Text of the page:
U.S. force in Afghanistan may be smaller than expected after 2014

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WASHINGTON — The Obama administration plans on keeping 6,000 to 9,000 U.S. troops in Afghanistan after 2014, fewer than previously reported, and will confine most of them to fortified garrisons near the capital, leaving Afghan troops largely without American advisors in the field to fight a still-powerful insurgency, U.S. officials said.

Although it is not final, contours of the plan have become increasingly clear in the weeks since President Obama’s reelection. Officials close to the discussions say the final U.S. presence will be substantially smaller than the 15,000 troops senior commanders have sought to keep after most of the 68,000 remaining American troops leave in the next two years.

The massive bases that the Pentagon built in Kandahar and Helmand, two southern provinces where the Taliban is strongest, probably will be turned over to Afghan control, the officials said. So will a string of U.S. combat posts near the eastern city of Jalalabad, a key staging ground for military operations along the Pakistani border.


The U.S. forces that stay behind are likely to operate mainly from Bagram air base, the sprawling installation 25 miles north of Kabul, and a few other bases near the capital. They and a smaller contingent of foreign coalition troops will mostly do small-scale training of Afghan army and police units, said the officials, who described internal discussions on condition of anonymity.

Bagram will become the hub for U.S. special operations teams charged with tracking and killing members of Al Qaeda and other terrorist groups, the chief American military mission after the drawdown. Bagram also will be the main air base for U.S. drones and other combat aircraft in Afghanistan, the officials said.

In most of the country, Afghan troops and security forces will be left to fight on their own against the Taliban and its allies, as has been expected. The U.S. officials left open the possibility that U.S. forces still could send warplanes or other assistance to Afghan troops in emergency situations.

The plan already has sparked internal criticism at the Pentagon, where some commanders say more U.S. troops are needed.

“This will significantly limit what can be accomplished,” one official said. He contended that the proposed U.S. force is enough only to provide limited training of Afghans and to protect the U.S. Embassy complex and the presidential palace, both in downtown Kabul, in the event of a major insurgent attack.

But cutting the number of U.S. troops in Afghanistan is likely to win the support of President Hamid Karzai, who wants to sharply shrink the foreign troop presence in his country.


“One of the things that Obama and Karzai have always agreed on is the need for a reduced force presence,” a U.S. official said. “I could see them both wanting zero, but at the end of the day I don’t think that will happen.”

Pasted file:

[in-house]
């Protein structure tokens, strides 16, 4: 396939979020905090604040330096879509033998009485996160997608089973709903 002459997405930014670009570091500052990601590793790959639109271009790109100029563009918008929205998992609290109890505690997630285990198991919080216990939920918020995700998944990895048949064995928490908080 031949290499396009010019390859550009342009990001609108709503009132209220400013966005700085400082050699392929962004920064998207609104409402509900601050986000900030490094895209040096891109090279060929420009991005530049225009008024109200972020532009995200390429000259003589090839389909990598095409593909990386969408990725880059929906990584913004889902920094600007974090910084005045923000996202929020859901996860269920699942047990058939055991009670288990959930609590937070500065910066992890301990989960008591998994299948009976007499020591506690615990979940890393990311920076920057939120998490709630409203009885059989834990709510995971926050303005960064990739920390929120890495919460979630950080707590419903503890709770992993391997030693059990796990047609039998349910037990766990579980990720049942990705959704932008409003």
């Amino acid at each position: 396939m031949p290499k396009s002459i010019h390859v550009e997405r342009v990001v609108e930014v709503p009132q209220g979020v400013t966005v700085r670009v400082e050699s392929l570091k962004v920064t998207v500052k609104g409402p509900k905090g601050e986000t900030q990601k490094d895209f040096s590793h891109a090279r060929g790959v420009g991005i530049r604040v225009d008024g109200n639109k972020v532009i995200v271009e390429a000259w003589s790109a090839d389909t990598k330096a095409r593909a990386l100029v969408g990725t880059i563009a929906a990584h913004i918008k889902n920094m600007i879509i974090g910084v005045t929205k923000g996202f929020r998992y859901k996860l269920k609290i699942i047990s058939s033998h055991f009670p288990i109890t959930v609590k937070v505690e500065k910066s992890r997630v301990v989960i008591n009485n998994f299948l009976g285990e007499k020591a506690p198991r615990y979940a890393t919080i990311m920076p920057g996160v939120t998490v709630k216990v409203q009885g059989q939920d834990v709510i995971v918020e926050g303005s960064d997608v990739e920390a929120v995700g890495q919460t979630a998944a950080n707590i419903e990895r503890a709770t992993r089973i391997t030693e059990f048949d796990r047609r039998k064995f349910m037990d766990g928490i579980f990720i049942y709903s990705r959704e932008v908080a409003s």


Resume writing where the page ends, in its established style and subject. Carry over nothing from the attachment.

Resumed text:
U.S. military commanders argue that a sizable military presence is needed in the south and east, where the insurgency remains the strongest, and to provide enough forces to protect American diplomats and aid workers outside Kabul.

The State Department operates a consulate in the western city of Herat and is considering options for keeping a permanent diplomatic presence in Kandahar, Jalalabad and Mazar-i-Sharif. Those sites now may be considered too dangerous.

Commanders also say a U.S. decision to slash troop levels will make it more difficult to persuade fiscally strapped allies in Europe to contribute more than a token number of troops.

U.S. officials were once hopeful that allies would contribute 5,000 troops to the post-2014 force, but several officials said reaching that goal is probably impossible if the U.S. contingent is cut to 6,000.

The Pentagon is making plans to supplement the troops with civilian contractors, who could deliver supplies and assist the Afghans with equipment maintenance and other support missions, in which they are likely to remain weak for years.


Gen. John R. Allen, the top commander in Afghanistan, favors keeping most of the 68,000 U.S. troops through next summer to give Afghan forces as much help as possible before they take responsibility for battling the insurgency at the end of 2014. American units now deploying to Afghanistan serve almost exclusively as trainers and advisors, and are not leading in combat.

As many as eight newly designed units, called security force assistance brigades, will replace an equal number of U.S. Army brigade combat teams in Afghanistan by spring. Instead of the 3,500 to 4,000 soldiers in a normal brigade, they will be deployed in some instances with only 1,200 troops.

Despite tens of billions of dollars in aid, Afghanistan’s huge security deficiencies after 11 years of war are evident from a Pentagon report released Monday that showed only one of the Afghan army’s 23 brigades can operate independently without U.S. or allied air support and other assistance.

A senior Defense Department official who briefed reporters on the report acknowledged that the Afghan army and police could face enormous difficulties after most U.S. troops leave. More than 2,500 insurgent attacks were recorded every month from April to September this year, well above violence levels when Obama first took office in 2009.

Even U.S. officials do not expect the insurgency to wane by 2014.

“Is it going to be a challenge? I’d agree with you, yes,” the senior official told reporters. “Our objective is to work with the Afghan forces to give them the capability to defend their own territory.... That is going to be a big challenge, but we believe that it’s possible.”